Thirteen Years Ago…

20 Feb

Saturday, my oldest turned 13 years old.

The pregnancy was almost absolutely normal, and I remember going through the childbirth classes with several other couples, sharing a lot of anticipation.  Finally, the day came.  I came home and my wife let me know that it was time to take that trip to Tallahassee.  I remember giving her a stopwatch and told her to hit the splits button whenever she felt a contraction.  All the way down, I could hear a “beep” every time she hit the button.  The watch was rather high tech, and would keep track of the closest and furthest contractions as well as the average time between them.  It’s the nerd in me that wanted to know such things!

We were doing pretty well, but it was a pretty long night.  When he was born, I remember cutting the umbilical cord and I also remember a swarm of nurses coming into the room.  I had no idea what was going on.  As it turned out he had a pneumothorax which caused one of his lungs to collapse.  He was rushed to the NICU, and I went with him, leaving his mother who was also in some distress of her own, unbeknown to me.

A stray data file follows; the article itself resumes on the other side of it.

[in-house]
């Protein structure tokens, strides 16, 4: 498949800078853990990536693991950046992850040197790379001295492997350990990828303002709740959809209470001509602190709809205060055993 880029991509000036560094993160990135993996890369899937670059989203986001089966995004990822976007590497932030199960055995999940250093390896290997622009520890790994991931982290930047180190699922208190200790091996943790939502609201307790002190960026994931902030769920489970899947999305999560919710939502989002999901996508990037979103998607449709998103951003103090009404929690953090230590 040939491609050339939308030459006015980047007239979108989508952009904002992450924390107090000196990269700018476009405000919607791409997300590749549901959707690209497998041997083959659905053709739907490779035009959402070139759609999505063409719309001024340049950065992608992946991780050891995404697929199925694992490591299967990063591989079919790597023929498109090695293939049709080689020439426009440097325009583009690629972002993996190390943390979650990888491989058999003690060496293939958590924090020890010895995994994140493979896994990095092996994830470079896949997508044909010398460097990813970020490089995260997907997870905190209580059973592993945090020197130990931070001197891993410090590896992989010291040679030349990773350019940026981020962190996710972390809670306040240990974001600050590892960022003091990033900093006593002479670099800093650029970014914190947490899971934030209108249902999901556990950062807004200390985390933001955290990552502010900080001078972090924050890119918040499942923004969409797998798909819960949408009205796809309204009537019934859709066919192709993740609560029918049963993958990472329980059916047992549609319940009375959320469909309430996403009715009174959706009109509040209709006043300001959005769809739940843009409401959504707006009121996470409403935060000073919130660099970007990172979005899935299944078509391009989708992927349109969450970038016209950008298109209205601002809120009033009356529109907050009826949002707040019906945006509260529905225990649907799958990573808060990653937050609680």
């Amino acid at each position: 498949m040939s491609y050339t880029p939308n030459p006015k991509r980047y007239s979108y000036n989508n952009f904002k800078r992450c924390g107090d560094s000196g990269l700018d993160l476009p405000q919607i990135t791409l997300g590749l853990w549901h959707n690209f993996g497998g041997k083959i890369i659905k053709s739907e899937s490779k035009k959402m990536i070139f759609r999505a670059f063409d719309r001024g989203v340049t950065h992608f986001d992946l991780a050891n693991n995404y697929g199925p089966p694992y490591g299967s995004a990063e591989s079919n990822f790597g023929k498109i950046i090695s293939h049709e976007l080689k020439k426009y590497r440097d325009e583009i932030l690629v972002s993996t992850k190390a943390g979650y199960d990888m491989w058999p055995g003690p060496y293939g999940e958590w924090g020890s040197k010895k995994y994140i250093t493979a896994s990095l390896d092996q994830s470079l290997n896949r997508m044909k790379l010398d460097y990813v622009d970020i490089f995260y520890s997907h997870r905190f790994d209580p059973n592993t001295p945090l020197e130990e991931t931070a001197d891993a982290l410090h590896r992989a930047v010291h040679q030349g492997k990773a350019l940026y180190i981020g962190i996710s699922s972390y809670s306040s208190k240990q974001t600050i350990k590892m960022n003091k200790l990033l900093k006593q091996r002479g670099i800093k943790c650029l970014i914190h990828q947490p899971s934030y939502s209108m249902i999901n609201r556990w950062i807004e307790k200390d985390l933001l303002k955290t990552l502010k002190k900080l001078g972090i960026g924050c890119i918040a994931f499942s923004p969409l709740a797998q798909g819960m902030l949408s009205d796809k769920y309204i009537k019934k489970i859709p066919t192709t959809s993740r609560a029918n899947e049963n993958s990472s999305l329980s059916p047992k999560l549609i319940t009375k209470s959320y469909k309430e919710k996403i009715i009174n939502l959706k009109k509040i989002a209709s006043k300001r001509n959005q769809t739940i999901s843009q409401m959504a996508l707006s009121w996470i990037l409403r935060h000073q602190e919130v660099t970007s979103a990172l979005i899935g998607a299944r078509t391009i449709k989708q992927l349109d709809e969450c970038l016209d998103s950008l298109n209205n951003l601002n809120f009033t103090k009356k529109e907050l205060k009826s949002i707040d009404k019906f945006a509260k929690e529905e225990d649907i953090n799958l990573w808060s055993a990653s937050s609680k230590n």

I remember him wiggling around as they attached the wires and tubes and needles.  He spent 4 days in the NICU, before it healed on its own without any medication, surgery or other interventions beyond oxygen. I was in a total daze.  I had no idea of what was happening at the time.  Or that this was just the beginning of a long journey.

In my wife’s words:

“[He] was born on his due date. As he struggled to take his first breath, his left lung collapsed. Within the following day, his lung had healed without requiring a chest tube. He spent a total of 4 days in the NICU. When he was 2 weeks old, we was back in the hospital with aspiration pneumonia. He was diagnosed with moderate reflux. When he was 4 months old, he started having seizures. At 15 months, he lost the ability to speak the words he had acquired. At 20 months, he was diagnosed with autism. I often asked, “God, why me??”

My wife was always a step ahead of me as far as recognizing when there were problems.  But it was my own background in special education that enabled me to recognize that we were seeing something akin to autism.  The when I asked him, the neurologist admitted that it could be some form of developmental delays and gave him the PDD-NOS diagnosis.  Pervasive Developmental Disorder – Not Otherwise Specified.   Back then, they seemed very reluctant to give an autism diagnosis, especially to someone as young as my son was.

Our story follows a similar trajectory of many other families as we experienced the ups and downs of life with autism.  We had the assistance of many good and competent therapists and teachers.  And there might have been a few less-than-good ones along the way.